I already know this story.
Four girls, the Civil War, a father wounded, a mother selfless and ingenious with sewing and making joy. Winter, almost always waiting for the spring. Spring was when thing blossomed, love tinged with jealousy, sisters growing up and into different parts of themselves. The men who enter, so different from each other, and the pairs and the children and Orchard House…
I thought I knew this story. And then I listened to it.
I listened to the soundtrack, that is. I listened to longing trumpets and violins that promised spring and change. I listened to how the music swelled to encompass disappointment, how Beth’s music was always softest, most gentle, most patient. I listened to Amy going abroad, lonely for home and yet fiercely independent. I listened to the story told through music, through the dynamics, the journey across major and minor keys.
I heard all the things I never heard before: how music can fill in the blanks of words. How there is a whole range of things that I never knew about the story that the music can tell me. I didn’t realize how hard it must have been for Jo to want to travel and not know how, how she must have felt turning Laurie down – caught in a life she wished she wanted, but doesn’t, caught by love but not in love. I didn’t realize that Amy was so wildly insecure and wanted her story to sound different, but that when she told it, it was always about her sisters. In the end, it was a story about her family, not her alone. I didn’t realize how much they loved each other, those little women.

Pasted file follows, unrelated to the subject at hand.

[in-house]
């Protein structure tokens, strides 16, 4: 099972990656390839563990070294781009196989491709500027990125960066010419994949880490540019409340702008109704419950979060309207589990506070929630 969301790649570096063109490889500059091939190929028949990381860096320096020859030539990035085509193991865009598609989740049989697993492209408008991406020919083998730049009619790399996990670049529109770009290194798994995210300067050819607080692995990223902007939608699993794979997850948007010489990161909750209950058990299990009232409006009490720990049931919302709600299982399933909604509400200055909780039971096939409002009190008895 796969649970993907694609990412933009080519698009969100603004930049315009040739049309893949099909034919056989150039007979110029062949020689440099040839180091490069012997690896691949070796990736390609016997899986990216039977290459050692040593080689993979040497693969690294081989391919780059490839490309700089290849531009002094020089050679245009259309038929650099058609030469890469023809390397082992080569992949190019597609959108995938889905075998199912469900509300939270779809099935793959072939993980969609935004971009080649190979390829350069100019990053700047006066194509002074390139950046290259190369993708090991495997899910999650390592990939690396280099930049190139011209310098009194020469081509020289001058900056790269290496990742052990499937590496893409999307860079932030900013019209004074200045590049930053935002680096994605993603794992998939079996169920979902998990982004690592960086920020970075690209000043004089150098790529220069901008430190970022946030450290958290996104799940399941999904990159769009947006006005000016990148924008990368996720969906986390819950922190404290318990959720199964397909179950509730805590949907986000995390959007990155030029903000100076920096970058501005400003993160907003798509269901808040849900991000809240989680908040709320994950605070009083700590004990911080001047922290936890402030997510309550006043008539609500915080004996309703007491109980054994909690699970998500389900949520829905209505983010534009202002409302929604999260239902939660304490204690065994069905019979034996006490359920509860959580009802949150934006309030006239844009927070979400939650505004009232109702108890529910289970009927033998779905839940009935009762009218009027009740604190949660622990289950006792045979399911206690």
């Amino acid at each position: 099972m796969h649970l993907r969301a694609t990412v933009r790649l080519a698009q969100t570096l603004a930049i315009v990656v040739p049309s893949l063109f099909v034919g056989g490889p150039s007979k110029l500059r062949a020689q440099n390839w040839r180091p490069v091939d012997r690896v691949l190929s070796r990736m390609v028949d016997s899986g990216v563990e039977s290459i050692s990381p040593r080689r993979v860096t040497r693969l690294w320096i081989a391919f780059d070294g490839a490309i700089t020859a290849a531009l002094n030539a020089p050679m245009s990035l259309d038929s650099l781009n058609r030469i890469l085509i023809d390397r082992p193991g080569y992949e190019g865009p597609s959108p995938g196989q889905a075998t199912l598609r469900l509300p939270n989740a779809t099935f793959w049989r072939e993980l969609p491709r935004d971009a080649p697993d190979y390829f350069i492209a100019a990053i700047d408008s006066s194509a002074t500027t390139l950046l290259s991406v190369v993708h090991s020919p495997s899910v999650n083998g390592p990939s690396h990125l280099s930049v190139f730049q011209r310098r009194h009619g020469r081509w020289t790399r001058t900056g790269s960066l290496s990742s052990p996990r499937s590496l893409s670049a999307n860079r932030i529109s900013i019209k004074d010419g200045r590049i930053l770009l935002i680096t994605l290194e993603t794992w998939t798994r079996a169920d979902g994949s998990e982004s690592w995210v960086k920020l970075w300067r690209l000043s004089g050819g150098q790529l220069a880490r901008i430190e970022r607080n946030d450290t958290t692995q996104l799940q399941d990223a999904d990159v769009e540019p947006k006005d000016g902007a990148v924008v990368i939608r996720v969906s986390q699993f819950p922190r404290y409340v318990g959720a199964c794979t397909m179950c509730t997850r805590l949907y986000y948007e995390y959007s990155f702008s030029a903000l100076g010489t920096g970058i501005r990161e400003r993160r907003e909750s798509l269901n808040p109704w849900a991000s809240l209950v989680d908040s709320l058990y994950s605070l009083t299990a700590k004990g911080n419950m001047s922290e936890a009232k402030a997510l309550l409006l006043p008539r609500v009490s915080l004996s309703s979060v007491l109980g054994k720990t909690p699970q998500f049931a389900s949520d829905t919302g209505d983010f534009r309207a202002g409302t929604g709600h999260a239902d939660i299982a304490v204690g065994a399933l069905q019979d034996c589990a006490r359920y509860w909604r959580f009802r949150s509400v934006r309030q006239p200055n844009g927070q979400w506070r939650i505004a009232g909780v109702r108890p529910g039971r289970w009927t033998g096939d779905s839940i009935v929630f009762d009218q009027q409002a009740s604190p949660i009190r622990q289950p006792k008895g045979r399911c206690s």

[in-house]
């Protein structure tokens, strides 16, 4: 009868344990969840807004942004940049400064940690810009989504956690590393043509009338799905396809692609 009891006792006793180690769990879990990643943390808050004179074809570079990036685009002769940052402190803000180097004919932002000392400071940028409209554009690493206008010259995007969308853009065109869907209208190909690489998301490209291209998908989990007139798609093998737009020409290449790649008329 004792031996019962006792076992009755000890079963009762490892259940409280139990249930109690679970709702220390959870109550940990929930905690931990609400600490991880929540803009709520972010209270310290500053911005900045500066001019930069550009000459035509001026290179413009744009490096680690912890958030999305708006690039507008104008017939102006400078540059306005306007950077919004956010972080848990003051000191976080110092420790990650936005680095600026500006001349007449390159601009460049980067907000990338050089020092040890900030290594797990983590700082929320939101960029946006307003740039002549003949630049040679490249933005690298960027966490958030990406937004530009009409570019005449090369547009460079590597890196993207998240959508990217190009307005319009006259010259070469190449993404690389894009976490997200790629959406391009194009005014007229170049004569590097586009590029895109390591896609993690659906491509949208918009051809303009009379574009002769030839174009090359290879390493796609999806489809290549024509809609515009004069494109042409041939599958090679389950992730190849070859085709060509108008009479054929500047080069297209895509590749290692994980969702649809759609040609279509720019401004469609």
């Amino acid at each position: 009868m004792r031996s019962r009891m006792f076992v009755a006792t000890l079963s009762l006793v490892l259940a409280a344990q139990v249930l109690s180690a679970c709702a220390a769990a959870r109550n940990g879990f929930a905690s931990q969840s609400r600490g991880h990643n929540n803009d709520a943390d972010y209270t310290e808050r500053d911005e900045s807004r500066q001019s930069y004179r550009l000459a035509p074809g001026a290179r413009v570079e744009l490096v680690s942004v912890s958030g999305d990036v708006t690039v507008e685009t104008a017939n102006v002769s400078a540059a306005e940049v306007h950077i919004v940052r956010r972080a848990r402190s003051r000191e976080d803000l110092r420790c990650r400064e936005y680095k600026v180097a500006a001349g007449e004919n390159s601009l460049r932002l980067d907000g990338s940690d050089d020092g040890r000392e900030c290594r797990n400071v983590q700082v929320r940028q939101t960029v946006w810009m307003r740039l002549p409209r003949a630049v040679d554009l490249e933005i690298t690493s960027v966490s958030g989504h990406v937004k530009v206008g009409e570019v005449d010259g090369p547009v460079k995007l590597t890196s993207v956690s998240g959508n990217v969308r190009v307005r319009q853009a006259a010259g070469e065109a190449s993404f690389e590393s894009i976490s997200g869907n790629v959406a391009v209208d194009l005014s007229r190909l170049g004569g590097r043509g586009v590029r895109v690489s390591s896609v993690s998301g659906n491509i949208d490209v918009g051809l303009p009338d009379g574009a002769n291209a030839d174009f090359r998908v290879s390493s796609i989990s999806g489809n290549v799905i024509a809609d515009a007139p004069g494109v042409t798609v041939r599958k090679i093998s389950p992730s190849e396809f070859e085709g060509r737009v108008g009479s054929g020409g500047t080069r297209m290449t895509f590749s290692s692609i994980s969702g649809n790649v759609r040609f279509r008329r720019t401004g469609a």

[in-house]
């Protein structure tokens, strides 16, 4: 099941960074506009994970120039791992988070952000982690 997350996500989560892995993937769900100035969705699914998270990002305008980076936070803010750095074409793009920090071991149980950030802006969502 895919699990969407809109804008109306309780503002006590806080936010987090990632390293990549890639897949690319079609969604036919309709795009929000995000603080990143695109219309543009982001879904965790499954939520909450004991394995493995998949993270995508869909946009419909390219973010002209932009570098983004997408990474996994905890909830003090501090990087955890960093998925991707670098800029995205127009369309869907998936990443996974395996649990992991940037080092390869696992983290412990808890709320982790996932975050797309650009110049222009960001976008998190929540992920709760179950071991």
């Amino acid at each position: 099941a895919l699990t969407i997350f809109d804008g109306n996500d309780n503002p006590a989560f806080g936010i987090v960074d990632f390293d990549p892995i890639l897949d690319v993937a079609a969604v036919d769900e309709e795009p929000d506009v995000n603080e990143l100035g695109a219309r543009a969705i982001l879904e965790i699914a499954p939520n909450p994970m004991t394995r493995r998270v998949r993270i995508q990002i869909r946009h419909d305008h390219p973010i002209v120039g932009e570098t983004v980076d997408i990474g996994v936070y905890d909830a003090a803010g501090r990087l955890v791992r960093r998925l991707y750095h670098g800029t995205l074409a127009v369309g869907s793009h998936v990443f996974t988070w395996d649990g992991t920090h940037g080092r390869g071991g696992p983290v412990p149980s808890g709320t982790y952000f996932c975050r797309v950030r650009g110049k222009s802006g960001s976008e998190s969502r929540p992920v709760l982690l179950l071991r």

And I know, I know – it’s just a story, they aren’t real people. I know that, but you see, to me they have been some of the most important people I could not know: they have been part of the story of me, of my own longing and curiosity and desire. Me, with my restless fitful Jo heart and my Amy longing to be different and my Meg softness and my Beth trust. I have known them and loved them for the story they tell me about the world and my self in it.
Thomas Newman reminds me about the beauty of stories: that they contain multitudes. That my imagining of Little Women and yours, and his, and everyone who reads the story, shimmers a bit differently. That in growing wings, we have to dig into the story for ourselves, imagine it, let it talk to us. To grow wings, I have to spend time with my Jo, Amy, Meg and Beth selves. I have to listen to his music, and hear new things in it. New things about those sisters, which are, of course, new things about me.
Do you have stories like that, too? Ones that teach you something about yourself? Ones that, when you hear them again, echo back a piece of you?